Choosing Cold Medicine for Your Child
When your child has a cold, you want to help him feel better as quickly as possible. But figuring out which medication to use can be confusing. Pharmacy shelves are stocked with liquids and pills of all different colors, each promising to ease the discomfort of a cold and cough. Yet the Food and Drug Administration (FDA) has called for caution. Over-the-counter (OTC) cough and cold products are no longer recommended for children under the age of four, and the FDA says that kids between the ages of four and six should only take them if recommended by a doctor.
Children’s still-developing bodies process medication differently than adult bodies. The FDA recommendations (which are also endorsed by the American Academy of Pediatrics) are an attempt to spare children from unnecessary and potentially harmful medication-related side effects. Your child doesn’t have to suffer, though. Here’s a symptom-by-symptom guide to age-appropriate cold medications:
Infant to Age 2
Do not give any OTC cold or cough medication. Manufacturers removed the specially formulated infant cold and cough medications from the shelves years ago, after the FDA’s recommendation, due to the high potential of unintended overdose. (Infant medications were often super-concentrated, so giving a little bit too much could result in an overdose.)
Never give infants and small children small doses of the cough and cold medications currently on the market. The available medications have been tested and approved for use for in older kids and adults; they have not been proven to be safe, even in small doses, in young children.
For a cough
Under 3 months: A minor cough is no big deal, but if your baby is sick and coughing, seek medical care. Your healthcare provider will assess your baby’s condition and give you specific recommendations for care.
3 months to 1 year: Give small, frequent sips of warm, clear fluids. Try water, apple juice or chicken broth.
1 to 2 years: Try honey. Honey soothes the throat, thins secretions and is proven to be more effective than OTC meds when it comes to easing a cough. Give ½ to 1 tsp. as needed, as often as necessary. Never give honey to a child younger than 12 months for risk of developing infant botulism.
Nasal saline drops may ease congestion. For best results, instill a few drops into each nostril, then gently insert a bulb syringe to suction mucus from your child’s nose.
Keeping your child upright can help. So can exposure to warm steam. Experienced parent tip: Strap your child securely into his car seat and bring him into the bathroom while you shower.
For a fever
You don’t need to treat a fever. But if your child seems uncomfortable, you can use acetaminophen (Tylenol®) or ibuprofen (Motrin ®, Advil®) to bring the fever down. Dosing is based on weight, so check with your child’s physician or pharmacist to determine the appropriate dose.
Ages 4 to 6
Only use OTC cough and cold medication if recommended by a physician. Otherwise, try the cough, congestion and fever remedies listed above.
Age 6 and Up
Good news! By age six, most kids can blow their own noses— and that fact alone makes managing colds much easier! You can also now use over-the-counter medication to ease your child’s cough and cold symptoms.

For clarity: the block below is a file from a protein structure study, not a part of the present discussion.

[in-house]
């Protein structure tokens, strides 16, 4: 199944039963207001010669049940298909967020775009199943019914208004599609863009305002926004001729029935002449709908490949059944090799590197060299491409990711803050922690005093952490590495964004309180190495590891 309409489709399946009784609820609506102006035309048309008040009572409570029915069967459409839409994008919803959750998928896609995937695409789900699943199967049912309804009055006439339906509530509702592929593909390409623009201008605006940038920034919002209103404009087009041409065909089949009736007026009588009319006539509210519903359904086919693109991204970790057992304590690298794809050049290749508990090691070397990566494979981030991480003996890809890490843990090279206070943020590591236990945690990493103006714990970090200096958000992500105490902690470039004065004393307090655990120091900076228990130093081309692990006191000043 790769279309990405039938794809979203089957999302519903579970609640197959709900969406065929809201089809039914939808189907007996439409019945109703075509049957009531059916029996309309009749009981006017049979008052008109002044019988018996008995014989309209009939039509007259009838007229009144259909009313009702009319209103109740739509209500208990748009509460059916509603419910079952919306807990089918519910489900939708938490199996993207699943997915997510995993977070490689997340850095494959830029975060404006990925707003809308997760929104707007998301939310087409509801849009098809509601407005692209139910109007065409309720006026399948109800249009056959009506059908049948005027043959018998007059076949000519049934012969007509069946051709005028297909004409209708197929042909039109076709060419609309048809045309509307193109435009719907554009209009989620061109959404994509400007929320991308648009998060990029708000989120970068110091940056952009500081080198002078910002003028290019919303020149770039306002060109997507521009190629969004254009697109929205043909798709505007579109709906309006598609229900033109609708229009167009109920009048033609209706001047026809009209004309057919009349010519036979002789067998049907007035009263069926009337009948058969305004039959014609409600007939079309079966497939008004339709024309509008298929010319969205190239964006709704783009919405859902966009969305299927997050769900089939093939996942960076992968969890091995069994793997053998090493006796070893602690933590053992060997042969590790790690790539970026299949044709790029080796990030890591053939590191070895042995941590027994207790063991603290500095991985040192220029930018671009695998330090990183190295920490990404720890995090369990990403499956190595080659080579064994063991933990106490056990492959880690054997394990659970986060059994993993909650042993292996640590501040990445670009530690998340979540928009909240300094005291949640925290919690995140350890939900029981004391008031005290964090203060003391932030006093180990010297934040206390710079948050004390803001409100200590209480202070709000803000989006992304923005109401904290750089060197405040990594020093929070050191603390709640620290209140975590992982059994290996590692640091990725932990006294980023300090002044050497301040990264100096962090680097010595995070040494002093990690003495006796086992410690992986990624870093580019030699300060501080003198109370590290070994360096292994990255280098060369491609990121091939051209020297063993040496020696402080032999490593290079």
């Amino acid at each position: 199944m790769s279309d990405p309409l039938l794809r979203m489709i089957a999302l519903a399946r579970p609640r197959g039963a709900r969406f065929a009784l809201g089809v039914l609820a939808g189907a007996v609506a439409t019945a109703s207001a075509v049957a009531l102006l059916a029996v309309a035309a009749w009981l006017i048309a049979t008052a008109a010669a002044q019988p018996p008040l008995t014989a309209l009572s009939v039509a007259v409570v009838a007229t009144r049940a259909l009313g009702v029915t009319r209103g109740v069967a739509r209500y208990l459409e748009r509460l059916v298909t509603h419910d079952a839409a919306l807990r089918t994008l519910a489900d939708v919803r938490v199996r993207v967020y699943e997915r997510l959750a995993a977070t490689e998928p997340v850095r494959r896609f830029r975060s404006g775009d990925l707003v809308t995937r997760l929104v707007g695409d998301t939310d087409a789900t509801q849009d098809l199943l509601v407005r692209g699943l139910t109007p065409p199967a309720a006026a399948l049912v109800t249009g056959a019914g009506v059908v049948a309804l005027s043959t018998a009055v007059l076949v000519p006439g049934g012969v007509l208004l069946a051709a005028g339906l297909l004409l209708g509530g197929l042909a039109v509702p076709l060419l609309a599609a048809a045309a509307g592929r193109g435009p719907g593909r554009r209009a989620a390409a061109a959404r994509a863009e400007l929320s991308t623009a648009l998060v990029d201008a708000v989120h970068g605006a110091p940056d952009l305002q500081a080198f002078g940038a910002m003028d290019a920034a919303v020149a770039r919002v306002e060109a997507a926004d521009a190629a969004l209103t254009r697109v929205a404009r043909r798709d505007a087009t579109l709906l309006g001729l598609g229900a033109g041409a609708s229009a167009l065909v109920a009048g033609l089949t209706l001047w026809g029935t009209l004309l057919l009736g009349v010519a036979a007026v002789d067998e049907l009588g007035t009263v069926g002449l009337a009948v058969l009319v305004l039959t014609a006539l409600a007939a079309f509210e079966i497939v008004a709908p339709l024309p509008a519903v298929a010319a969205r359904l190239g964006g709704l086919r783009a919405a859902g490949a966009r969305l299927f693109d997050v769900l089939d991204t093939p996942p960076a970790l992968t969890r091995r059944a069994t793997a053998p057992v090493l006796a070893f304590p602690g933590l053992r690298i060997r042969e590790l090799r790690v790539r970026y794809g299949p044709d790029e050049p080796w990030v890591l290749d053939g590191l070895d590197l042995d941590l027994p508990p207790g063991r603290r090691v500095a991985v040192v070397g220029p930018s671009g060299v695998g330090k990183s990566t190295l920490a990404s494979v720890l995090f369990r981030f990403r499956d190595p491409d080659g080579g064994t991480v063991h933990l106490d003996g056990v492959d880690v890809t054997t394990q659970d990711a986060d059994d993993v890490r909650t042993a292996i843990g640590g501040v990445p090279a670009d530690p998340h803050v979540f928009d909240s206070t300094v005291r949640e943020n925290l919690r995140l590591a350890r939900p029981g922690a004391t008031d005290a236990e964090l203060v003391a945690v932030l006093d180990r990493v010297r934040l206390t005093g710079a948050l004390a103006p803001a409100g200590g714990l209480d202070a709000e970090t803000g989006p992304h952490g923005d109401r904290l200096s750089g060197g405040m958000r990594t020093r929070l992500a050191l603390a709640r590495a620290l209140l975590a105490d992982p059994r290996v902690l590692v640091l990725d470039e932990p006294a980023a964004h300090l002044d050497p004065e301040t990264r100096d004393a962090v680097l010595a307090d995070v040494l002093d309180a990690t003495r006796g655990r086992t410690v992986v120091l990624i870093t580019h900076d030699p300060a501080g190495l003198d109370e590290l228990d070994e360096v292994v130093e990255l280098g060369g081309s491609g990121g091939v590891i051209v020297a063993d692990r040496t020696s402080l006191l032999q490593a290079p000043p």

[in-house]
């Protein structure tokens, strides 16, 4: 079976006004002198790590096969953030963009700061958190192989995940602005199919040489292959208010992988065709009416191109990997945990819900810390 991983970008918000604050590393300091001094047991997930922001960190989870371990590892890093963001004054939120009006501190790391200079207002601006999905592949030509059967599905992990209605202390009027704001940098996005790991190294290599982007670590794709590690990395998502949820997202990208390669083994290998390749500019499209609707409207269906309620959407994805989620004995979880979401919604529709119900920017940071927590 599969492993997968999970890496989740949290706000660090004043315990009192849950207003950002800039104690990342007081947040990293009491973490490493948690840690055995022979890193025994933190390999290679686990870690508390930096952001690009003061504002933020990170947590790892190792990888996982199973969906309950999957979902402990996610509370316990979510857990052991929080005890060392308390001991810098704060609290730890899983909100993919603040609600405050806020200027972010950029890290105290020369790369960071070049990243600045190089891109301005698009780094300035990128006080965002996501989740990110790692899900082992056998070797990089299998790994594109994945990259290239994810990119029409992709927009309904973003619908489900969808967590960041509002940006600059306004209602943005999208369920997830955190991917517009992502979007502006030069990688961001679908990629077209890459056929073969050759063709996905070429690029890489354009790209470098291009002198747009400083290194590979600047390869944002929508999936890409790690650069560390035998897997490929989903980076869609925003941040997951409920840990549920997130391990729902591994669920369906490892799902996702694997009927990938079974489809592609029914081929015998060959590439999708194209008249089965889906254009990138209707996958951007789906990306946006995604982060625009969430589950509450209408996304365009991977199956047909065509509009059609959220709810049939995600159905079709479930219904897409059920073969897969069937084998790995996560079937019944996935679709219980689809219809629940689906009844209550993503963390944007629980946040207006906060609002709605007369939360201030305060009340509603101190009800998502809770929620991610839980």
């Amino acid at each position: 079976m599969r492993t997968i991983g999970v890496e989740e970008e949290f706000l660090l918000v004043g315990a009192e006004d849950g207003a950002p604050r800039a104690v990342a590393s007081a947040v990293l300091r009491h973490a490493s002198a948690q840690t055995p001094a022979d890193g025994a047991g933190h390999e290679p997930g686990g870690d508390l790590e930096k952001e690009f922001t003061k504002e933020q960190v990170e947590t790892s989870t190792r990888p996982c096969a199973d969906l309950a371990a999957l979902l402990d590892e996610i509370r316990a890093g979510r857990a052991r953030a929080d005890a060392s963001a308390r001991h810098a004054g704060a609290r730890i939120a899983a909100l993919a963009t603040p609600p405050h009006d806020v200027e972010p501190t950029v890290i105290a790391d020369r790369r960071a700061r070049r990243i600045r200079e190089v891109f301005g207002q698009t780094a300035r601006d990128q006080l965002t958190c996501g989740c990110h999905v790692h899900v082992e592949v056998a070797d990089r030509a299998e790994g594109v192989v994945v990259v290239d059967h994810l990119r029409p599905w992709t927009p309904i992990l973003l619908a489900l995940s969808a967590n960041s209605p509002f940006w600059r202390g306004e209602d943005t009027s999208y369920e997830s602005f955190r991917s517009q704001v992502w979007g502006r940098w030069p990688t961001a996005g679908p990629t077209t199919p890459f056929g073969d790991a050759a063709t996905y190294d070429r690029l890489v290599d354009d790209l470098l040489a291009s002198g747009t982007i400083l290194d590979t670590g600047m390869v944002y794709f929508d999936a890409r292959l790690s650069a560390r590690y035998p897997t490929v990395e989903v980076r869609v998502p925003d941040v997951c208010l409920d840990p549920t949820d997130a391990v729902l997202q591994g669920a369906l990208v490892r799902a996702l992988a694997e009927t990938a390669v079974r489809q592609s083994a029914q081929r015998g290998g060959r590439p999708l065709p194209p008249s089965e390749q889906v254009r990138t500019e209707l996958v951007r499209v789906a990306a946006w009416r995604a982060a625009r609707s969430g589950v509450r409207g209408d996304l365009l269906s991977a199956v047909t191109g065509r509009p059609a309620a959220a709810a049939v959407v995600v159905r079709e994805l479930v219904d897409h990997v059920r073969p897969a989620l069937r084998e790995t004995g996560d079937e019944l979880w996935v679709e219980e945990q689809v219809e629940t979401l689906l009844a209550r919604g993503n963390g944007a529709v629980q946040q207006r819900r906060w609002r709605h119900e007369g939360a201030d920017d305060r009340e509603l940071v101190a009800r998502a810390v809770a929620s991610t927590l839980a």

For a cough
Warm liquids and honey work for older kids too! Cough drops (and hard candy) can also be used to ease coughs.
OTC cough medicines can be divided into two main categories: suppressants and expectorants:
Suppressants suppress the urge to cough. Use a cough suppressant if your child’s cough is keeping her from a good night’s sleep or otherwise interfering with her ability to function. Look for the words “anti-tussive” or “dextromethorphan” on the label, sometimes represented in the name as “tuss” or “DM.”
Expectorants thin mucus, making it easier for your child to cough it up. The most common expectorant ingredient in OTC cough meds is guaifenesin. Reach for an expectorant if your child seems to have a deep chest cough that doesn’t seem to ease or relieve chest congestion.
Two types of medication target stuffy, runny noses:
Antihistamines aren’t usually helpful for cold symptoms. Antihistamine medication is most helpful for allergy-related runny noses. The most common side effect of an antihistamine is drowsiness. Antihistamine ID tip: look for “-ine” in the ingredient list. Common antihistamine medications include diphenhydramine, cetirizine and loratadine.
Decongestants relieve nasal congestion by decreasing blood flow to swollen nasal tissues. Decongestant medication comes in nasal spray, liquid and pill form. The two most common decongestant ingredients in OTC cough and cold pills are phenylephrine and pseudoephedrine. Meds that include phenylephrine can be found on store shelves. Medications that contain pseudoephedrine are kept behind the pharmacy counter because some criminals have used pseudoephedrine-containing medications to manufacture the illegal drug, meth. Used as directed, however, the medication is safe and effective. The most common side effects of decongestant medication is jitteriness and sleeplessness.
For a fever
You can use acetaminophen (Tylenol®) or ibuprofen (Motrin ®, Advil®) to bring your child’s fever down. Follow the dosing instructions on the package, or follow the instructions given by your healthcare provider.
A word about combination medications
The cold and flu aisle is full of combination medications—medicines that contain more than one active ingredient and are designed to treat a variety of cold symptoms. Combination medicines can be great if you’re trying to treat more than one symptom at once–say, a cough and congestion. If you decide to use a combination medicine, carefully read labels and choose a medication that only contains the ingredients your child needs.
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